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"That guy is really long!" How often do you hear or read that from basketball announcers and writers. In this article, I will attempt to present a clear picture of length and how it applies to a number of past and present NBA players. In the NBA, if you are talking about length, you actually mean a combination of height and wingspan (WS). A more important number is wingspan differential (WD), the comparison of wingspan to height.

The top four Celtics in wingspan (WS) are , from greatest to smallest, Aron Baynes, Al Horford, Jaylen Brown and Jayson Tatum. All have listed WS's at just over, or just under, seven feet. So why are Terry Rozier and Marcus Smart featured in the photos. They have the greatest wingspan differential. Where do Jaylen Brown and Jayson Tatum come in? We already know that Gordon Hayward and Al Horford can do it all, so I won't focus on them. Here it is. Many of our readers may not need all of the height/wingspan numbers, so I will avoid most of them.

Rozier came in with a WD of 1.080. It actually was a virtual tie with Smart at 1.079 differential. Those numbers are terrific. L.J. Peak had a WD of 1.07, and Brown came in at 1.06. All four of these Celtics come in with elite wingspan differentials of 1.06 or greater. That is important. Here is some analysis from Marcus Smart on the subject, via NBA's Marc D'Amico:

“The thing about [length] is guys, until they put their arms up, they don’t look as long,” Smart said following Tuesday afternoon’s practice. “Like (Jayson) Tatum – he’s one of those guys. He’s just standing in front of you and you’re like, ‘OK,’ and then he puts his arms out and his wingspan is crazy and he starts getting deflections that normal guys probably couldn’t get.”

First of all, I suspect that Jayson may have grown a bit since his Draft Combine measurements of 6'8.25" (height) and 6'11" (wingspan). But for now, Jayson Tatum gets a WD of 1.03. Even though he is taller than Brown, his wingspan is less. Al Horford has a 1.04 differential. So in reference to Marcus' quote on Tatum, Jayson has a large wingspan (WS) but not a large wingspan differential (WD). But he also has height, athleticism, physique and determination. Quite a package. No one can find a wingspan on Daniel Theis, so for now I will estimate it at 6'11", giving him a WD of 1.03. By the way, will we call his three-pointer a Theis Thrice? Sorry.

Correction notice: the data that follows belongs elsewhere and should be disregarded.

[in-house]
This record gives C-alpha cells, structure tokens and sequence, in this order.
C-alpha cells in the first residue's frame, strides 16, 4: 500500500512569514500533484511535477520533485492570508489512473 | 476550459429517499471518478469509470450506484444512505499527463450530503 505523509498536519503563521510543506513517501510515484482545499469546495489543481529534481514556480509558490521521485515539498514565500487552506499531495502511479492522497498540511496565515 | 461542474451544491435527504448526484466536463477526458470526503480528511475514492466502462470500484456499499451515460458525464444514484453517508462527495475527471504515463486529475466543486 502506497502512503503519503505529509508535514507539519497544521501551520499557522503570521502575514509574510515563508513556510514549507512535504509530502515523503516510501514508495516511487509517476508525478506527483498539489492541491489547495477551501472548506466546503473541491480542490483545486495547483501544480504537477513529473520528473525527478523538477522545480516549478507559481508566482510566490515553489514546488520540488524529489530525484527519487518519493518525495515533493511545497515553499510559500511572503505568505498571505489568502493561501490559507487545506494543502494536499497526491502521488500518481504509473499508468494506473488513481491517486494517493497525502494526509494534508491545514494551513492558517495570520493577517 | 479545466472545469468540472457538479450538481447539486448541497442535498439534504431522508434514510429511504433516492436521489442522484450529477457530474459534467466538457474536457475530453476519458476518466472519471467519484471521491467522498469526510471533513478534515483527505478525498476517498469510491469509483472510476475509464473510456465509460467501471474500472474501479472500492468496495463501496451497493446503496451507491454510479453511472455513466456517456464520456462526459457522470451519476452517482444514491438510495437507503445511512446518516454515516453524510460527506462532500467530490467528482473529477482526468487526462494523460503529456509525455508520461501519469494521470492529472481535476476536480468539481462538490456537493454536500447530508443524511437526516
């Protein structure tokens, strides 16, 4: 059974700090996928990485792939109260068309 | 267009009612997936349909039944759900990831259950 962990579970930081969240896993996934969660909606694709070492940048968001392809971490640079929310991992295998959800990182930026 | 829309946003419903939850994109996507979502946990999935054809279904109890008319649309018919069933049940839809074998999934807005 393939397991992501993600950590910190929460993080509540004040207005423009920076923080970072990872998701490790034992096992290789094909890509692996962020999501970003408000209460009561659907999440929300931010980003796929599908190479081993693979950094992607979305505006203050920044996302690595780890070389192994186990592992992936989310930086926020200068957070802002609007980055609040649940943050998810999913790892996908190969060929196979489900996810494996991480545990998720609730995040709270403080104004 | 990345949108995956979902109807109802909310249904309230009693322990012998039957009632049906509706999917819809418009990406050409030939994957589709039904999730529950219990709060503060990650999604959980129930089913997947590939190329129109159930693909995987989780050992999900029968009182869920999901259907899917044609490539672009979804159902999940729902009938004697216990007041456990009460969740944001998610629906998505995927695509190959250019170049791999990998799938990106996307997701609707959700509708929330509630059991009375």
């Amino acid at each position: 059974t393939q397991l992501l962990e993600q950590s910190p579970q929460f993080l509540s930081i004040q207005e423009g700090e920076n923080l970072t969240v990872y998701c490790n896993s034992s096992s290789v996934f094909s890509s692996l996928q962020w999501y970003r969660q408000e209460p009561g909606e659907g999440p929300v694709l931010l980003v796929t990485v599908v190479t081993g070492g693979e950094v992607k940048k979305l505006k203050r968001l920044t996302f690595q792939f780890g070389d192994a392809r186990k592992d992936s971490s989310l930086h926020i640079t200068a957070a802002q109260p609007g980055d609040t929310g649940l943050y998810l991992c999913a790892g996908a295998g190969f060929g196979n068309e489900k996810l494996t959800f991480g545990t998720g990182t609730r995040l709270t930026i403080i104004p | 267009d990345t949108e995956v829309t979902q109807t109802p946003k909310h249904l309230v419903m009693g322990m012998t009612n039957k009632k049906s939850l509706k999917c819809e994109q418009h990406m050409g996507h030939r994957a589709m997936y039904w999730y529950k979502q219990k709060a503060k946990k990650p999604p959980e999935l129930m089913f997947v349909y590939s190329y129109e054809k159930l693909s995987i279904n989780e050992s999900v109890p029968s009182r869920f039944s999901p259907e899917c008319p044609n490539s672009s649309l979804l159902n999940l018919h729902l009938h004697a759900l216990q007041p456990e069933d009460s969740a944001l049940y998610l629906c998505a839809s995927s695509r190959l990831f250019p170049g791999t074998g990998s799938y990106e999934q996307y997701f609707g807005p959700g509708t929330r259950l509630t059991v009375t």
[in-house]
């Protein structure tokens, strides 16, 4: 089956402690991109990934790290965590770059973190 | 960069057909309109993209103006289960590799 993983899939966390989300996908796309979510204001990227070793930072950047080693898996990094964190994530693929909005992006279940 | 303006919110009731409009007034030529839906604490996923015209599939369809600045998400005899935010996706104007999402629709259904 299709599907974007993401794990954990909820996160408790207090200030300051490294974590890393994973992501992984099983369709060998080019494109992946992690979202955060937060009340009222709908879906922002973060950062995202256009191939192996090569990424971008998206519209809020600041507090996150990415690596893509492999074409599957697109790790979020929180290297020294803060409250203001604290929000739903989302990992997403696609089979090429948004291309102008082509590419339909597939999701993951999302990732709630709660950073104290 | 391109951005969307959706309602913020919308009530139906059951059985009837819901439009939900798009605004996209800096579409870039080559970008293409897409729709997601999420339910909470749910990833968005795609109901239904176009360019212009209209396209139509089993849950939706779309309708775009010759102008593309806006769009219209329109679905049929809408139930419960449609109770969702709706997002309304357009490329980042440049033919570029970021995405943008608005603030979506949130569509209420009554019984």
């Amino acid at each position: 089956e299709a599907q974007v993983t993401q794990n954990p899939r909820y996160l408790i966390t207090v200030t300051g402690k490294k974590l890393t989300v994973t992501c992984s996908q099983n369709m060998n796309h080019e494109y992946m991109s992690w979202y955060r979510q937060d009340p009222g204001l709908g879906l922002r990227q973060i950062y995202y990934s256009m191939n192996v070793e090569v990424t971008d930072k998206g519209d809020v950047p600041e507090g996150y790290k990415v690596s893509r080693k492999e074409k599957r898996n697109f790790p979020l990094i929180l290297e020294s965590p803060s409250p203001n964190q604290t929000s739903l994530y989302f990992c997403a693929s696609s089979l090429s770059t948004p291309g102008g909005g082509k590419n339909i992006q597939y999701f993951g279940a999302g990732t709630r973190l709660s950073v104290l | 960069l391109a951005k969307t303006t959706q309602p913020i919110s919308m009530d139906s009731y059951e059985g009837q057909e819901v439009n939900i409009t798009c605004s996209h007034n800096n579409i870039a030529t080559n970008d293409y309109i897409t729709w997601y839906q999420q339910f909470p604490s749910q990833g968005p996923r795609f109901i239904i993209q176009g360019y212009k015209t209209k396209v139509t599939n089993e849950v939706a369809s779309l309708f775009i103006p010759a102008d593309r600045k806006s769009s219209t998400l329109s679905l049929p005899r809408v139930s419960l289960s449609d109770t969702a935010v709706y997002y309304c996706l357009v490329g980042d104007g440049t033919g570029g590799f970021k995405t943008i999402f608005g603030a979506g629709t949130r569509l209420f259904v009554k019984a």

For comparison, Rajon Rondo and Kevin McHale have freakish-category WD's . Rondo comes in at 1.11, and McHale at an insane 1.17, meaning his wingspan is 17% greater than his height. Danny Ainge used to say Kevin looked like the Frankenstein monster. I calculated Avery Bradley's WD at 1.06 (elite). If you could put a lot of height, wingspan and differential in one package, you would have one hell of a player. Anthony Davis comes in at 6'10.5" tall, 7'5.5" WS and 1.11 WD. Great numbers when you link them to his stats, athleticism and mobility.


So much for numbers. What does this all mean? Some observations. The WD numbers for Rozier and Smart show, in part, why they are excellent defenders. It allows them to defend taller players. That is why wingspan differential is important. Terry's number, and Brad Stevens recent comment about the NBA going smaller at the guard position, indicate to me that Rozier may be with the team longer than I anticipated.

Marcus has already proven that he can guard almost anyone. Peak can hang around just because his last name can be used by pun-crazy announcers and writers (like me) in so many ways . Aside from that, L. J., with an elite WD, can probably defend three positions. One of our readers made the comparison to former Celtic Don Chaney. That would be good enough as a defender in a backup role.

The ideal NBA defender is tall, athletic, determined and gifted with a large wingspan. That would be Tatum. He just needs time. You can't always get the height but wingspan can negate, to a large extent, lack of height. So can athleticism. An athletic, determined defender that has decent size for his position and a substantial wingspan differential (Rozier, Smart, Brown, Peak) can virtually stifle the opposing team's offense.

I believe that is what Marcus Smart saw at Celtics practice. I'm sure Marcus did not see that in Shane Larkin who comes in with a WD of 0.99. Yes, less than one. His wingspan is less than his height. That simply makes me admire him even more. It shows what a superb athlete this kid is.

So, do the Celts have enough athleticism and length to compete against the strongest teams in the league? The numbers tell me that they certainly do. Here is NBA's Marc D'Amico's take on the subject:

Boston could very well have players 6-foot-7 or taller starting from shooting guard on down to the center position. There are fewer than a handful of teams in the league that can make such a claim – Golden State, Milwaukee and Toronto come to mind – and no one enjoys facing those teams.

Add the C’s to that list, because in Boston, the view will consist of a bunch of arms and hands, and of very few open lanes.

There is nothing that needs to be added to that. The Celtics will be one of the teams that opposing teams want to avoid. Long, athletic and dedicated to defense. That is an earmark of what a Celtics team should be. Pretty exciting.

Terry Rozier photo via Michael Reeves/Getty Images
Marcus Smart photo via Rick Bowmer/Associated press

Tom Lane 10/06/2017 10:35:00 AM Edit
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